"Kylo Ren, I watched the Galactic Empire rise, and then fall. The gullible prattle on about the triumph of truth and justice, of individualism and free will. As if such things were solid and real instead of simple subjective judgments. The historians have it all wrong. It was neither poor strategy nor arrogance that brought down the Empire. You know too well what did." Ren nodded once. "Sentiment." "Yes. Such a simple thing. Such a foolish error of judgment. A momentary lapse in an otherwise exemplary life. Had Lord Vader not succumbed to emotion at the crucial moment—had the father killed the son—the Empire would have prevailed. And there would be no threat of Skywalker's return today."

How Starkiller Base Works

In another excellent post, io9 recounted the 11 biggest differences between The Force Awakens and Foster's novelization, shedding more light on what could have been...and what may have been cut from the film (and there's a lot more if you follow that link). But first, they address something that the film doesn't address – just how the hell Starkiller Base works. It's not necessary information, but it's cool to know that it's a little more than "big laser blast blows up planets":

Starkiller Base doesn't shoot a gigantic beam, but a ball of energy that is shot through sub-hyperspace, making it disappear just outside of the base, and then reappear just outside of its intended target. The ball of energy supercharges the target planet's core, making it go supernova and burn up any nearby planets in the ensuing explosion.

The Resistance Vs. The New Republic

Foster's novelization also sheds more light on the New Republic and its relationship with the Resistance and the First Order. Here's what's so frustrating: the dynamic between these three organizations is fascinating and simple and could have been explained in about 60 seconds of screen time. The Republic is the ineffectual government. The First Order is a rogue organization that formed on the fringes of the galaxy. The Resistance is the splinter organization that formed when the Republic failed to act against the First Order. Oh, and (via io9), General Leia and the New Republic do not get along:

Turns out, [Leia] and the New Republic are not the biggest fans of each other. While the Republic secretly supports the Resistance, it publicly denounces the organization, and its relationship with General Organa has gone rather sour. When she dispatches Sella, Leia tells her that if she went instead of her agent, something sinister might happen to her...

More About Leia

The novelization also delves deeper into Leia herself, exploring how she deliberately kept Han from the truth about their son because she didn't think he'd understand the conflict brewing inside of him. After all, he's not a Skywalker. How could he understand that struggle? Big mistake, probably:

...the book also reveals that Leia knew Snoke would try to turn Ben to the Dark Side—and kept this information from Han, thinking that as a non-Force user, he wouldn't be able to help, or understand. Leia thought as the Force sensitive parent, it was her duty alone to protect Ben, but she ultimately failed him...

Finn's Stormtrooper Backstory

While most of the internet's focus has been on the official novelization, Star Wars News Net also took a deep look at Greg Rucka's Star Wars: Before the Awakening. Although this brisk book was written with pre-teens in mind, it's nonetheless chock-full of backstory and tidbits worth of mention...like how Captain Phasma considered FN-2187 (John Boyega) to be one of her most promising recruits and how, before he switched sides and became Finn, he was a natural soldier and leader:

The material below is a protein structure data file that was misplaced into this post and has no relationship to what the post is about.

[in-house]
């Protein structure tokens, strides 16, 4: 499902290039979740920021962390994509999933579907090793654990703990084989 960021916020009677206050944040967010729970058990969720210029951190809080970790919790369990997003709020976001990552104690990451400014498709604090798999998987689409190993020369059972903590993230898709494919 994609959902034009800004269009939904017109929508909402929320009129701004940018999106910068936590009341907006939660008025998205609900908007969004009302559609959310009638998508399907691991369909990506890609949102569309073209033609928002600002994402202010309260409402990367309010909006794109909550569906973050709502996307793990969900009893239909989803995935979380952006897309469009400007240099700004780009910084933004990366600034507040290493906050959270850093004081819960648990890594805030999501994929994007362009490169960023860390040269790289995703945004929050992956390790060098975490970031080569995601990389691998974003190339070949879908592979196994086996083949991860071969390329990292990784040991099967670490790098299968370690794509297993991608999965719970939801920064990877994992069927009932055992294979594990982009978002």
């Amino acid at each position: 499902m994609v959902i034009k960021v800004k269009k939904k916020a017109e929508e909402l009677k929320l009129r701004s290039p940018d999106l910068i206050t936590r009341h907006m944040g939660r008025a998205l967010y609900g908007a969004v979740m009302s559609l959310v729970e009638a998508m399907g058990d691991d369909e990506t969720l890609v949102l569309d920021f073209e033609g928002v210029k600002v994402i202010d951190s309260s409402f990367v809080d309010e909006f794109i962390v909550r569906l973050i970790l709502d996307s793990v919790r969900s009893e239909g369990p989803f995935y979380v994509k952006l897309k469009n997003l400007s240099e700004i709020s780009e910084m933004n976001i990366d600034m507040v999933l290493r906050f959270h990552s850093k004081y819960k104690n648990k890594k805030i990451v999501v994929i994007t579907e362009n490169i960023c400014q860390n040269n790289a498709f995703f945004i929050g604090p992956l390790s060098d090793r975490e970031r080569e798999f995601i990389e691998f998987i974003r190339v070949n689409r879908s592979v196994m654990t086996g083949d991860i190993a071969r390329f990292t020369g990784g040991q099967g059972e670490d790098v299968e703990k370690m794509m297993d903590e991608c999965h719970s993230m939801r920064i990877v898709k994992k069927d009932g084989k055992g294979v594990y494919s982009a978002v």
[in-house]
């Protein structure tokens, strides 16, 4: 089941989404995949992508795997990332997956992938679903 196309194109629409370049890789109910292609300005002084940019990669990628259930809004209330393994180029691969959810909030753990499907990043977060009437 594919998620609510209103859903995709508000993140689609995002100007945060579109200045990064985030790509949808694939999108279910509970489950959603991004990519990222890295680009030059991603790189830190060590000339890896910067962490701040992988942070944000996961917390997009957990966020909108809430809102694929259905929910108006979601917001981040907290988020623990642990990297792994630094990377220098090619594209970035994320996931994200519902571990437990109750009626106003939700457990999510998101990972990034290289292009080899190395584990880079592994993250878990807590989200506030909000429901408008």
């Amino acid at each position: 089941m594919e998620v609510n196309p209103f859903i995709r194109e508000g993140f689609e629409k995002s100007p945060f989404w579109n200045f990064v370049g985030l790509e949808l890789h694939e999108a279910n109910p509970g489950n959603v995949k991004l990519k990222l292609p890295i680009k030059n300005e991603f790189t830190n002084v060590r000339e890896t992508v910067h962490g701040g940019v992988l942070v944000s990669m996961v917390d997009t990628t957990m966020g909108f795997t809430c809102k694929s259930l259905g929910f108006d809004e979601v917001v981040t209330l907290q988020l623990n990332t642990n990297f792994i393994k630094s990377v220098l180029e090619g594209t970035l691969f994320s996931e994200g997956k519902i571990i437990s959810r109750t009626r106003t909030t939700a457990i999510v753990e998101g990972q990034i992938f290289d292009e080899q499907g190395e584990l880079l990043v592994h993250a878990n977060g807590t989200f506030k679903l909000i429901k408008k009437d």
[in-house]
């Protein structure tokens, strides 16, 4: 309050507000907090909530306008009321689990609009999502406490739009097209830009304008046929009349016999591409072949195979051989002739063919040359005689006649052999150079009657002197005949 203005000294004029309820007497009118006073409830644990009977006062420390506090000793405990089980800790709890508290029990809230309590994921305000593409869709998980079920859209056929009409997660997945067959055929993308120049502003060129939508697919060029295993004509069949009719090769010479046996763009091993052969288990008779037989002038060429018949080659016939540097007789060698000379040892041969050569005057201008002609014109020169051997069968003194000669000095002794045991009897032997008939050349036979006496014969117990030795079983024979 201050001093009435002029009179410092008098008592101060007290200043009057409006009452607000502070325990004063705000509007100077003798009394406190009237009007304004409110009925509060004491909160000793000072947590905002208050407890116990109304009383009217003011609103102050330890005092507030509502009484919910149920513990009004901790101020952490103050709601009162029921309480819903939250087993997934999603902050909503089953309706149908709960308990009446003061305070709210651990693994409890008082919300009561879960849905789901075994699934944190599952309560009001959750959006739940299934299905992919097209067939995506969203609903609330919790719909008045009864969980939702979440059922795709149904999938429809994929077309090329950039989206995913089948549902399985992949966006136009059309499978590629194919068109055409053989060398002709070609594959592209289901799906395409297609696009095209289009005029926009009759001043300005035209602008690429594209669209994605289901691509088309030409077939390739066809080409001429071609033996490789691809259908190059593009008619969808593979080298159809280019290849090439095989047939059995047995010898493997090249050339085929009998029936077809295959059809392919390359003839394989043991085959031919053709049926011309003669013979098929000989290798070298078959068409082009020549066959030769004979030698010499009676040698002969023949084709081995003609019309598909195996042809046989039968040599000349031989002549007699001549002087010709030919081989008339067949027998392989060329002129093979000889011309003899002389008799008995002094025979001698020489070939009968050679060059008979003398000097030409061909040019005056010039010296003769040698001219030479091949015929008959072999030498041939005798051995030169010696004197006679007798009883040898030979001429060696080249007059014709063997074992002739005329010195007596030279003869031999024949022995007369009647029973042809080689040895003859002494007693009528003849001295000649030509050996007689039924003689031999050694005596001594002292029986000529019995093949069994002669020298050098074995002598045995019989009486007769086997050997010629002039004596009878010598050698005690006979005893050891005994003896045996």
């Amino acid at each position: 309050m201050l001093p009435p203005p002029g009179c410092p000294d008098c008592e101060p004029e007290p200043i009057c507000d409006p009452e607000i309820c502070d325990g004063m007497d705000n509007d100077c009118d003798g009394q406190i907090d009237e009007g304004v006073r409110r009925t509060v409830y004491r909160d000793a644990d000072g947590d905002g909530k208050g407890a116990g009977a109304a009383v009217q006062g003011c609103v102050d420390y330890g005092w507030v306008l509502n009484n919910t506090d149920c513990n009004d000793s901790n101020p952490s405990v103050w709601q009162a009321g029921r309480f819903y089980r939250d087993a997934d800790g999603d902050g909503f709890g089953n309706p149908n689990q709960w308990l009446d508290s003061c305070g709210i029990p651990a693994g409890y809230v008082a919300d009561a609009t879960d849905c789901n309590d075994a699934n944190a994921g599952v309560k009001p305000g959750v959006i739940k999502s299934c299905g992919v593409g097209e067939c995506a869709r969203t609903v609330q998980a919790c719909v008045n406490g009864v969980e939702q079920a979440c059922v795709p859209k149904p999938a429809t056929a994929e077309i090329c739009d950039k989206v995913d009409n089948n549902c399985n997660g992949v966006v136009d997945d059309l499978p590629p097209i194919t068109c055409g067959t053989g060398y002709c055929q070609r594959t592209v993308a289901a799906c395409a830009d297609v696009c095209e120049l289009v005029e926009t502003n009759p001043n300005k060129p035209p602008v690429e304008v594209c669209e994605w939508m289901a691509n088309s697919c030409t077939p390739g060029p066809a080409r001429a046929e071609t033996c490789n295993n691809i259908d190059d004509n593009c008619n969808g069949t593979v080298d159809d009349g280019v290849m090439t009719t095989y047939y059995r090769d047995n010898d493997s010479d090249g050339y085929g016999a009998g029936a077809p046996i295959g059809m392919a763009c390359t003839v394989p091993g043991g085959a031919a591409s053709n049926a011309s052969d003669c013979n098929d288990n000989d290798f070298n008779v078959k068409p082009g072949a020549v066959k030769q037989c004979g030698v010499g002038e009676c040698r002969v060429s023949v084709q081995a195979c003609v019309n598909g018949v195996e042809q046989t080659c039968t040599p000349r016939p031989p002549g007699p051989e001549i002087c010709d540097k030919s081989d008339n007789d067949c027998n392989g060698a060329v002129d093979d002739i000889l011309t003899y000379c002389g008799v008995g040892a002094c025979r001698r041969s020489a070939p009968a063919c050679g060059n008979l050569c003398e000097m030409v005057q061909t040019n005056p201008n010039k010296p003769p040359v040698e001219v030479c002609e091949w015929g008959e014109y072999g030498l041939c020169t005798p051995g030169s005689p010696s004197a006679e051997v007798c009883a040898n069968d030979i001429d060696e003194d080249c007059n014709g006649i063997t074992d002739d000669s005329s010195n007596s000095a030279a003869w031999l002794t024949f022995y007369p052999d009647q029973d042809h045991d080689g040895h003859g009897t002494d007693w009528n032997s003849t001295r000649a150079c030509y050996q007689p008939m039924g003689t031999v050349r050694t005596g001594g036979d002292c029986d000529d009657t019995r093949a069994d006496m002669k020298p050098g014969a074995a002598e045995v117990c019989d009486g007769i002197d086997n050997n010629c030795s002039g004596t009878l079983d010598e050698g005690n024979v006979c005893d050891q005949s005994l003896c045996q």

At the beginning of the story, Finn is a cadet, not yet a full-fledged stormtrooper.  We follow him as he progresses through his training and end with him preparing to go on his first official mission as a stormtrooper.  We quickly discover that Finn, or FN-2187 (as he is called in the book) is an exceptional combatant and leader.  Part of a four-man fireteam, he has naturally assumed the position of leadership on the squad.  His team look up to him, and follow his orders, although they tend to distance themselves from him on a personal level.

How Rey Is Such A Good Pilot

This book also explains why Rey, a scavenger desert living alone in the desert wastelands of Jakku, is an accomplished pilot. It turns out that she's an avid collector of flight simulations and has mastered them all. Which kind-of, sort-of means that the heroine of The Force Awakens learned her skills from being good at video games:

When not scavenging or trading with Unkar at the Niima outpost, Rey spends virtually all of her free time building things and mastering her skills in flight simulations that she has restored from crashed ships scattered across Jakku's landscape, which helps to explain how she knows so much about flying in the film and how she is able to single-handedly pilot the Falcon with such skill.

How Poe Dameron Ended Up Joining The Resistance

And finally, Star Wars: Before the Awakening also explains how Oscar Isaac's Poe Dameron ended up joining the Resistance and becoming General Leia's greatest agent. It turns out that he was a Republic pilot whose drive to take on the burgeoning threat of the First Order makes him unpopular with his leaders, who  would rather not poke the Empire-inspired bear waiting in the wings:

His rash actions have been noticed by the Resistance, a militant group that has splintered from the Republic military.  While the Republic is content to sit on their collective behinds, those of the Resistance actually recognize the threat posed by the First Order and are doing something about it.  Leia offers Poe a position in the Resistance and he graciously accepts.

What do you think? Do these details smooth out some of the wrinkles in Star Wars: The Force Awakens? Do they give you a deeper appreciation for what's on screen? This is Star Wars news, so of course you have an opinion on this. Please politely chat about this in the comments below.

If you enjoyed this feature on Star Wars: The Force Awakens, you may want to check out some of the following articles:

  • The Ultimate Guide To Star Wars: The Force Awakens Easter Eggs
  • We Have the Answers To 26 Unanswered Questions of Star Wars: The Force Awakens
  • How Force Awakens Changed During Development: Jedi Killers, Force Ghosts and The Doom Star
  • 10 Insights From the Star Wars: The Force Awakens Novelization Not in the Movie
  • Star Wars Episode 8 Theories: Who Is Rey's Father?
  • Who Is Constable Zuvio and Sarco Plank and where were they in Star Wars: The Force Awakens?